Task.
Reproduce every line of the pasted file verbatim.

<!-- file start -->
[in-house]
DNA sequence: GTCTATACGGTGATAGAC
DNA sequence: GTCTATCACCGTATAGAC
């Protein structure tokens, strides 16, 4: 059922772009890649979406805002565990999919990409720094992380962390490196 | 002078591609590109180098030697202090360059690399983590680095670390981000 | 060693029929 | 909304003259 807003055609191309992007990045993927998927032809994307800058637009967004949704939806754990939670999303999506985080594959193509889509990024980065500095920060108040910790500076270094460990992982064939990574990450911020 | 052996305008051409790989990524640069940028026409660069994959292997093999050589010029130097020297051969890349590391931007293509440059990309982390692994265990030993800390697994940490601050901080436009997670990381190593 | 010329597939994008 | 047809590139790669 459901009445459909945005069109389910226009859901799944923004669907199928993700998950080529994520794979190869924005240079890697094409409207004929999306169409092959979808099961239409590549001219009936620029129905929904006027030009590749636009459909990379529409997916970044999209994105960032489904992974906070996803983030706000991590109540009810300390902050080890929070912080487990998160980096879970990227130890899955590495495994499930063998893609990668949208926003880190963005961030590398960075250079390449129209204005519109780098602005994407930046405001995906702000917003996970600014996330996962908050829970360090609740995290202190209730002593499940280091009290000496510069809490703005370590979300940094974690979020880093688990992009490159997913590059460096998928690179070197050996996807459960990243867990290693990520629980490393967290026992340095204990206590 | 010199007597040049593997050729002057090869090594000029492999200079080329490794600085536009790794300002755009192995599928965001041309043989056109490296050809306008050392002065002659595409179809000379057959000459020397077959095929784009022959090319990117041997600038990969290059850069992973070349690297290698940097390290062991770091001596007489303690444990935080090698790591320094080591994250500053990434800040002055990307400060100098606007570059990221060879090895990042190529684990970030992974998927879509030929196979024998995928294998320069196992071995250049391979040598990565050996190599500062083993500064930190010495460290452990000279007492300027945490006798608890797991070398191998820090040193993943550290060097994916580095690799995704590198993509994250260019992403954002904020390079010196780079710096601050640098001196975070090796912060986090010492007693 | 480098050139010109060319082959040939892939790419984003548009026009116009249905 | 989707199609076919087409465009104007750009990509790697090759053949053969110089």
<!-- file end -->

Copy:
[in-house]
DNA sequence: GTCTATACGGTGATAGAC
DNA sequence: GTCTATCACCGTATAGAC
């Protein structure tokens, strides 16, 4: 059922772009890649979406805002565990999919990409720094992380962390490196 | 002078591609590109180098030697202090360059690399983590680095670390981000 | 060693029929 | 909304003259 807003055609191309992007990045993927998927032809994307800058637009967004949704939806754990939670999303999506985080594959193509889509990024980065500095920060108040910790500076270094460990992982064939990574990450911020 | 052996305008051409790989990524640069940028026409660069994959292997093999050589010029130097020297051969890349590391931007293509440059990309982390692994265990030993800390697994940490601050901080436009997670990381190593 | 010329597939994008 | 047809590139790669 459901009445459909945005069109389910226009859901799944923004669907199928993700998950080529994520794979190869924005240079890697094409409207004929999306169409092959979808099961239409590549001219009936620029129905929904006027030009590749636009459909990379529409997916970044999209994105960032489904992974906070996803983030706000991590109540009810300390902050080890929070912080487990998160980096879970990227130890899955590495495994499930063998893609990668949208926003880190963005961030590398960075250079390449129209204005519109780098602005994407930046405001995906702000917003996970600014996330996962908050829970360090609740995290202190209730002593499940280091009290000496510069809490703005370590979300940094974690979020880093688990992009490159997913590059460096998928690179070197050996996807459960990243867990290693990520629980490393967290026992340095204990206590 | 010199007597040049593997050729002057090869090594000029492999200079080329490794600085536009790794300002755009192995599928965001041309043989056109490296050809306008050392002065002659595409179809000379057959000459020397077959095929784009022959090319990117041997600038990969290059850069992973070349690297290698940097390290062991770091001596007489303690444990935080090698790591320094080591994250500053990434800040002055990307400060100098606007570059990221060879090895990042190529684990970030992974998927879509030929196979024998995928294998320069196992071995250049391979040598990565050996190599500062083993500064930190010495460290452990000279007492300027945490006798608890797991070398191998820090040193993943550290060097994916580095690799995704590198993509994250260019992403954002904020390079010196780079710096601050640098001196975070090796912060986090010492007693 | 480098050139010109060319082959040939892939790419984003548009026009116009249905 | 989707199609076919087409465009104007750009990509790697090759053949053969110089």